It sucks being “The Divorcer.” It’s kind of like being The Terminator but, well, you won’t be back.
It’s interesting when you are filling out the paperwork for a divorce as, even in a mediation situation like mine, they still ask you to choose a “plaintiff.” You just wanna scream: “Okay, it’s me, but I tried. I really tried. For years!” I think what hurts the most is that there seems to be a public perception that the people who want the divorce are in less pain than the other. I can tell you that, in my case, I truly don’t believe this is true.
I wasn’t the type to say, “I’ve dreamt of wearing that white dress since I was five years old.” I will say, however, that as I reached my low to mid-30s and was still single, I was getting pretty panicked, as I never pictured myself as the non-marrying type. More specifically, I really wanted kids. I was living in LA and babysat my two nieces and nephew every week. I loved and still love those kids like they are my own.
I remember one morning, waking up hungover at a friend’s house right by my brother’s place. Dehydrated and miserable, I hoped to catch a greasy, bacon-y meal at their house … I was known for this move. When I walked in like Kramer from Seinfeld — hair every which way and unannounced — my brother and his family were in their family room watching home videos. I felt ashamed. I’m sure I reeked of last night’s shots and looked like a mess but, as always, they welcomed me with a cup of coffee and I grabbed a seat to watch the show. This was what I wanted. I would have given up partying right that very moment if I had control over that sort of thing.
During that time, I met my now-ex-husband, and it was a bumpy ride. In fact, when we announced that we were engaged, no one even knew we were dating because we had kept it to ourselves to avoid our embarrassment after all of our previous breakups.
In hindsight, I do feel like I forced the issue. I honestly think this man was made to be an eternal bachelor, but I was determined to mold him into my future mate. I know you’re probably shocked, but this didn’t work out. In fact, the deacon that “interviewed” us during our Pre Cana weekend told us that, based on the inventory you take, we pretty much saw almost all topics completely differently.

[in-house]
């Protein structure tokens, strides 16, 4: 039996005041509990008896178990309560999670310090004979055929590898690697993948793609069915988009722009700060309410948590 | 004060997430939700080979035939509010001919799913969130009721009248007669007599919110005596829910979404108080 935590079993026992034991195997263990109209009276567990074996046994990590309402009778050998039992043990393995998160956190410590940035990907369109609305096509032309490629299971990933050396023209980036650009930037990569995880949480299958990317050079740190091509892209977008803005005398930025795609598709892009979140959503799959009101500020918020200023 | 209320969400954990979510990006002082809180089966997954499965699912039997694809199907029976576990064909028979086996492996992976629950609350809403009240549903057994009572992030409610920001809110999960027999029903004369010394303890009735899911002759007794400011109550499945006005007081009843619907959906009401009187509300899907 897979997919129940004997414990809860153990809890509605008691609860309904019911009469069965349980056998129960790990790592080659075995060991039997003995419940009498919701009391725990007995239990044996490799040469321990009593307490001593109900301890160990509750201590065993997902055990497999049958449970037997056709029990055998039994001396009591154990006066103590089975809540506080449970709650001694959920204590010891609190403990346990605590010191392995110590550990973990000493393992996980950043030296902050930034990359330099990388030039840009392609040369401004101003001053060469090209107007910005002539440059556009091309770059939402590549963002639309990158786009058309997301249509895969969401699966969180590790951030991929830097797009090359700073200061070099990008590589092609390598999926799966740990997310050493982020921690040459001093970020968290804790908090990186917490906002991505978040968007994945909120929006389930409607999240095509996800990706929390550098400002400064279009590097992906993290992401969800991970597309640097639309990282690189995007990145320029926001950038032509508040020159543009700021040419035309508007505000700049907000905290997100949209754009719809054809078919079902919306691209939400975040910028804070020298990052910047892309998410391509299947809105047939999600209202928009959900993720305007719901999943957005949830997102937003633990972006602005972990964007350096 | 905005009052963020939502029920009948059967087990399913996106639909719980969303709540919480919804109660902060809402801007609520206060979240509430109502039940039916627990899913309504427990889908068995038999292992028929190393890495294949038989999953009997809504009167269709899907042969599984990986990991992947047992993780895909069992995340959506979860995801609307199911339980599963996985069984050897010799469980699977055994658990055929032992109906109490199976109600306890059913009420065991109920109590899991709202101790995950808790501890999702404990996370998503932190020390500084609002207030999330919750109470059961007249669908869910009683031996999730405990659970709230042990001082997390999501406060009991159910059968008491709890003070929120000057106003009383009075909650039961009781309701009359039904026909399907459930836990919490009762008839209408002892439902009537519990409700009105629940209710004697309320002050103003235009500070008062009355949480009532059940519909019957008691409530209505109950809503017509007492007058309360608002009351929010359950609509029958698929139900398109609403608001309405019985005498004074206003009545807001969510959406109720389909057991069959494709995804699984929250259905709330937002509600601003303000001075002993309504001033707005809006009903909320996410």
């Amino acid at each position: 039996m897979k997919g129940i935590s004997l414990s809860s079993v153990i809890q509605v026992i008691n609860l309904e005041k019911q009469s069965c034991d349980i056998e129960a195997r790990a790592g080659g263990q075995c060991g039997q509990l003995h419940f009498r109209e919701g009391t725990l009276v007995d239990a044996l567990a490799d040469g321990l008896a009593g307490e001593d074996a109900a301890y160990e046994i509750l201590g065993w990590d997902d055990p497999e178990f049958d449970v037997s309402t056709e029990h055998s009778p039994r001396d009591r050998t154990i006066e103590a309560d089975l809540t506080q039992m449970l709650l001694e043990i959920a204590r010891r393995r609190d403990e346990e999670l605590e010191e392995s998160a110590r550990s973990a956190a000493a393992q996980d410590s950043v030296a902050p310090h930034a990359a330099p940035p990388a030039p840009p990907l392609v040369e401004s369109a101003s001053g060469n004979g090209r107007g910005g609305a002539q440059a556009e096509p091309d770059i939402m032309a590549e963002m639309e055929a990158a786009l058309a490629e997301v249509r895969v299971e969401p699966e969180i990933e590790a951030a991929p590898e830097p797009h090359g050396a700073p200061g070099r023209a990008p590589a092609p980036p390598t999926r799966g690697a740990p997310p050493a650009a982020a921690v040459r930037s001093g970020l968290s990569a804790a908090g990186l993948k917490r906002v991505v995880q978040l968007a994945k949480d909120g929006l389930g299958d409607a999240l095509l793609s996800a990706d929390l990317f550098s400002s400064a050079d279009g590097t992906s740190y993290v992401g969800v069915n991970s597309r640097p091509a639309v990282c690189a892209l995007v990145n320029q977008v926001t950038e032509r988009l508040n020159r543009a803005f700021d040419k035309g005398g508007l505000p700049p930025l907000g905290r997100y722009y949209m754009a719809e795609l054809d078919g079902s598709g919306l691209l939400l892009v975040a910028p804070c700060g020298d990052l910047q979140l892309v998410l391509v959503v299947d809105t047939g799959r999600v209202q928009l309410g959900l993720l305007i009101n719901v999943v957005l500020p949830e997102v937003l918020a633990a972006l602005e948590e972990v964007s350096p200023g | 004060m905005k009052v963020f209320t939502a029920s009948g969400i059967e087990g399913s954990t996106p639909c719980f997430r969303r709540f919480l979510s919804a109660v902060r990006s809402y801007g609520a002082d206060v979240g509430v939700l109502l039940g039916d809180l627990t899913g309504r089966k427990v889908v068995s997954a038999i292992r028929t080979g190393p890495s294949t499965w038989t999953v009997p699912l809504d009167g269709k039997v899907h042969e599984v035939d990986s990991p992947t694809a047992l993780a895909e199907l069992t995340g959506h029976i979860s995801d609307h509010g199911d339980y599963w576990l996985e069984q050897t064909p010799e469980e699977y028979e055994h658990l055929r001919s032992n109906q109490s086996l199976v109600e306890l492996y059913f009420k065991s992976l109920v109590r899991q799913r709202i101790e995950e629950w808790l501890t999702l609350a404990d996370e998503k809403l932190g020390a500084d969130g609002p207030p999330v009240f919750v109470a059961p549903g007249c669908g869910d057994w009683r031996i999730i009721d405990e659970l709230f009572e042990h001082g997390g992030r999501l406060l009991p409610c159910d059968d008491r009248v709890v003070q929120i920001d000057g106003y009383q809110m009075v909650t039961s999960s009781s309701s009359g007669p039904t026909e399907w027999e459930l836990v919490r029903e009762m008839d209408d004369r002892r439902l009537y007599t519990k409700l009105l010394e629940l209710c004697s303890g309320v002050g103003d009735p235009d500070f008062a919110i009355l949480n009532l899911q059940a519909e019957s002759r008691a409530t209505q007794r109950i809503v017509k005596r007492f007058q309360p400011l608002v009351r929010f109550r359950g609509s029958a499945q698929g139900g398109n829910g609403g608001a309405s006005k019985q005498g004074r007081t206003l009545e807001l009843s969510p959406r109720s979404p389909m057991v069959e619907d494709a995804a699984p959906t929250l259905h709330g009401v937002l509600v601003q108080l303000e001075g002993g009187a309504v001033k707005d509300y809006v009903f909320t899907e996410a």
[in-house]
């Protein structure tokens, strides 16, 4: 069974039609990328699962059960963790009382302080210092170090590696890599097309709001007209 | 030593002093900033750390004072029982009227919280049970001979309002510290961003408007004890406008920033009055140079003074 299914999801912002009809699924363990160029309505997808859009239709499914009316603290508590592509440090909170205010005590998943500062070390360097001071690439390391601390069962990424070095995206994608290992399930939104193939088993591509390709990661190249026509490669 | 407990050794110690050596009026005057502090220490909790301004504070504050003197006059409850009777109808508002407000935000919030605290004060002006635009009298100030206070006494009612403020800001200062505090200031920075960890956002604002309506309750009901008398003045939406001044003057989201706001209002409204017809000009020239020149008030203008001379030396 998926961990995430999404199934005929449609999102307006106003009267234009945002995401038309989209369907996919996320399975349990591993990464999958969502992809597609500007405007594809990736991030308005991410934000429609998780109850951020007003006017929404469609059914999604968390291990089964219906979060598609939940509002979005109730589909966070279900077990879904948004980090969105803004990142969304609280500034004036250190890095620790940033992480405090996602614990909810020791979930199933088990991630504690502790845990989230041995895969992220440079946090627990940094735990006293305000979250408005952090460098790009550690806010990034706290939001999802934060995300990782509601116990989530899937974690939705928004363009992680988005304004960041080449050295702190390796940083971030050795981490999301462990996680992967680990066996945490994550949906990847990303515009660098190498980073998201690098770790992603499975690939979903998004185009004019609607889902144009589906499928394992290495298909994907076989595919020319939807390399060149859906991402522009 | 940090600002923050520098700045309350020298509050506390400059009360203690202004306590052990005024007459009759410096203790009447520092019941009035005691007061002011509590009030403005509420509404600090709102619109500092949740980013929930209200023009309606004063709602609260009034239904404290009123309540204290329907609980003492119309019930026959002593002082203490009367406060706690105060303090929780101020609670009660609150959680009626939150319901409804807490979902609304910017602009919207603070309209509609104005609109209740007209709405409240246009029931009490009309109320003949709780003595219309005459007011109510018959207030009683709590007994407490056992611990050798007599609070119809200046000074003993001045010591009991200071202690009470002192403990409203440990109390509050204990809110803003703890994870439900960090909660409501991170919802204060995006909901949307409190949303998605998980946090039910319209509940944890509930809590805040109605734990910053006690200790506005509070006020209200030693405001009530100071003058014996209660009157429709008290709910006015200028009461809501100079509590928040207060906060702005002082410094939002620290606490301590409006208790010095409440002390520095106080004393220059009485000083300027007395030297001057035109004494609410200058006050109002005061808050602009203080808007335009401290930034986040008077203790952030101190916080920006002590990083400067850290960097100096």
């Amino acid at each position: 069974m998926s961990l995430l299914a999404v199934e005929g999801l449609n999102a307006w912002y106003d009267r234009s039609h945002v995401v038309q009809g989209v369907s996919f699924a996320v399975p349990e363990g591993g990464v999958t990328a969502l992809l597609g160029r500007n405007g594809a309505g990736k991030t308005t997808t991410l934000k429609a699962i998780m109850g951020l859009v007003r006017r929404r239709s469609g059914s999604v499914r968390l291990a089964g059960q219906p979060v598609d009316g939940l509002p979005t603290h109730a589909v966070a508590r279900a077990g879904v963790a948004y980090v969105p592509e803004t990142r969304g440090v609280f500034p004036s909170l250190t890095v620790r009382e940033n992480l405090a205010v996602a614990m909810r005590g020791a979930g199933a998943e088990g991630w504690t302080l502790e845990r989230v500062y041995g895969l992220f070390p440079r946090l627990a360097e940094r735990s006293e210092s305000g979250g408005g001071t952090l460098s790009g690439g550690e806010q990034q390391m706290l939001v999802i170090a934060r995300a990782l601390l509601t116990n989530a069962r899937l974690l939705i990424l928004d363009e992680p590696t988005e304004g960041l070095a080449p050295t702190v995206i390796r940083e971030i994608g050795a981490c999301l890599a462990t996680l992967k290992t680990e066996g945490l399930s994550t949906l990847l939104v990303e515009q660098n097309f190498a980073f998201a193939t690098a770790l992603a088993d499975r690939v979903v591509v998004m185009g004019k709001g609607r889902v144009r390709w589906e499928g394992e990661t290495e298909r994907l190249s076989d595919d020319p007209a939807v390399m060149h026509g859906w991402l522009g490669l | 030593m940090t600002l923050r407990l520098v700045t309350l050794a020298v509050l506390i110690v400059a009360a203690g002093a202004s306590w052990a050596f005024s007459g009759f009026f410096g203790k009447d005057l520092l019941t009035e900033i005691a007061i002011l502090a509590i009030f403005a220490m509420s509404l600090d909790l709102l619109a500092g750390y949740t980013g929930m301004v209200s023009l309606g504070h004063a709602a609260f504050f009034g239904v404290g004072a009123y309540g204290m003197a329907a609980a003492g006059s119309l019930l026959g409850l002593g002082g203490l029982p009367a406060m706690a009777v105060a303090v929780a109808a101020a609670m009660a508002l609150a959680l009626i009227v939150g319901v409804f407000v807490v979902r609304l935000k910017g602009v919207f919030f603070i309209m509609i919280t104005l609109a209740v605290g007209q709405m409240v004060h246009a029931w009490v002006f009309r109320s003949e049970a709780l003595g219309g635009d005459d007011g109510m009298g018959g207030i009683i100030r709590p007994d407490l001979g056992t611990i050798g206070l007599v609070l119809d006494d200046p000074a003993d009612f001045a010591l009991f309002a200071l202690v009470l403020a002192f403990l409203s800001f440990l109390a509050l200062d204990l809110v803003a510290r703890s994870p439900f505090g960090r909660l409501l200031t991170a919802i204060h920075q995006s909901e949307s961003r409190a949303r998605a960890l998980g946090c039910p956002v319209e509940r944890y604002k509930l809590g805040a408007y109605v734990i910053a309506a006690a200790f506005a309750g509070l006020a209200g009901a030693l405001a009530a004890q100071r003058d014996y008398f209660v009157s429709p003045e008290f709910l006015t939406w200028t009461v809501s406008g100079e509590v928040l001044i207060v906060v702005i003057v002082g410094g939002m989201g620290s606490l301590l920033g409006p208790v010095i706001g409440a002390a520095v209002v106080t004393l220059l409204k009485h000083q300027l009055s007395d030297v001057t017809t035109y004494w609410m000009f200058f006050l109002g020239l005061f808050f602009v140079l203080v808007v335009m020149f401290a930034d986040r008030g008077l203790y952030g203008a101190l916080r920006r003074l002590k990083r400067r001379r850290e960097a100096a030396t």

We laughed awkwardly and went on our merry/marry way, but that moment stuck with me. We ignored all the signs, including a sewage leak in our tiny apartment on the morning of The Big Day. Is there a bigger sign than a river of shit running through your place? I have an image burned into my brain of my ex carrying my wedding dress above his head as we ran out of there as my family members used a wet vac to try to control the situation.
Much like our dating, our marriage had its ups and downs. We had some absolutely wonderful times and brought two boys into this world that are everything to us. And, again, we tried. Two separations later — one when I was pregnant with my youngest son — it just didn’t work out. It wasn’t a shock to anyone — including us — but it was painful regardless. And, yes, I led the charge on making it official, but I didn’t see any other way. You only get one ride on this merry-go-round and living in this kind of misery just didn’t make sense.
I did not think any of this process would be easy, but what happened, in the end, was not something I expected. It got extremely ugly and, as our mediator said, the fact that we were trying to live together to save money throughout the separation process made us like a pressure cooker with no valve. He turned into someone I didn’t recognize and then turned a lot of people against me.
I lashed out, too, at friends who I thought were coddling him, so that didn’t help matters. But people believe what they want to believe, and that’s the low hanging fruit. No one wants your life’s narrative to inconvenience them or, worse, to force them to look at their own marriage in a way that’s painful.
It’s equally interesting and excruciating that I — The Divorcer — sit here four years later in this much pain. The way people reacted was not something I anticipated and has hurt me beyond measure. I am utterly and completely alone when my boys are not with me.
When I open up about this on social media, I always get a few “Move on, babe” messages from well-meaning friends who live elsewhere. I know I need to move on and I desperately want to, but I’m so, so stuck. As my therapist has told me, I sit in wait for apologies that will never come. I rarely date because I’m just so damaged. I have an official PTSD diagnosis. I can’t move to where I have a support system because he won’t let me. I’m terrified every minute of every day. The only times I sleep through the night are the few times a year I get to see my parents when I can let down my exhausted guard.
Add to this the pandemic and that I’m essentially a zombie, or a collection of terrified cells willing themselves to move forward. I also have to call my ex when I have issues, including flat tires, overdraft fees, and what was presumed to be the coronavirus a few months ago. It’s a pride-swallowing, soul-sucking endeavor I wouldn’t wish on my worst enemy.
I guess my reason for writing this is twofold—to those who think the people who want the divorce are not suffering, you are so, so wrong. No one in their right mind takes breaking up a family with a grain of salt. Many of us have agonized for years over the decision and to make that final leap takes every last bit of grit within us.
And to my fellow Divorcers—I see you. I hear you. I am you. This is not easy. There is no timeline or manual for our healing process. It’s one day at a time, and even one step at a time, but we can do this.
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